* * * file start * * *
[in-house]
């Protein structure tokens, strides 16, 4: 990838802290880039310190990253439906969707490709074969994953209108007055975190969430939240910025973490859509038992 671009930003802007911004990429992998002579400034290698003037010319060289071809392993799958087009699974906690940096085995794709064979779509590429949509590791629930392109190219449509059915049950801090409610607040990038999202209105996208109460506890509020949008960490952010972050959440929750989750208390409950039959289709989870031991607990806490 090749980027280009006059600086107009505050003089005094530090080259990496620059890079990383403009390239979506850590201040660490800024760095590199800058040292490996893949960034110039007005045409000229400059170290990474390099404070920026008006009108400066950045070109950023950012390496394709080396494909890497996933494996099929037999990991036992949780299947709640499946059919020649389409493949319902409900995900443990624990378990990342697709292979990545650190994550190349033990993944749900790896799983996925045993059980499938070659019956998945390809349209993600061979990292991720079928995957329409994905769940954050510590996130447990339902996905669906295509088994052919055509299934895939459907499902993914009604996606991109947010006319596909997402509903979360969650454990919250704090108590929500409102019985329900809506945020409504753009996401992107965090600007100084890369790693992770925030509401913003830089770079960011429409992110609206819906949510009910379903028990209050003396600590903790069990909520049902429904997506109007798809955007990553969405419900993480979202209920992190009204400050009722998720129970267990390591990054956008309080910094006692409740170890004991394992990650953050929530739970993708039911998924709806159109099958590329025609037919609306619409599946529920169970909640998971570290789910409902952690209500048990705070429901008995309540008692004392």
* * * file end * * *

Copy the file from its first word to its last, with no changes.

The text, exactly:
[in-house]
């Protein structure tokens, strides 16, 4: 990838802290880039310190990253439906969707490709074969994953209108007055975190969430939240910025973490859509038992 671009930003802007911004990429992998002579400034290698003037010319060289071809392993799958087009699974906690940096085995794709064979779509590429949509590791629930392109190219449509059915049950801090409610607040990038999202209105996208109460506890509020949008960490952010972050959440929750989750208390409950039959289709989870031991607990806490 090749980027280009006059600086107009505050003089005094530090080259990496620059890079990383403009390239979506850590201040660490800024760095590199800058040292490996893949960034110039007005045409000229400059170290990474390099404070920026008006009108400066950045070109950023950012390496394709080396494909890497996933494996099929037999990991036992949780299947709640499946059919020649389409493949319902409900995900443990624990378990990342697709292979990545650190994550190349033990993944749900790896799983996925045993059980499938070659019956998945390809349209993600061979990292991720079928995957329409994905769940954050510590996130447990339902996905669906295509088994052919055509299934895939459907499902993914009604996606991109947010006319596909997402509903979360969650454990919250704090108590929500409102019985329900809506945020409504753009996401992107965090600007100084890369790693992770925030509401913003830089770079960011429409992110609206819906949510009910379903028990209050003396600590903790069990909520049902429904997506109007798809955007990553969405419900993480979202209920992190009204400050009722998720129970267990390591990054956008309080910094006692409740170890004991394992990650953050929530739970993708039911998924709806159109099958590329025609037919609306619409599946529920169970909640998971570290789910409902952690209500048990705070429901008995309540008692004392």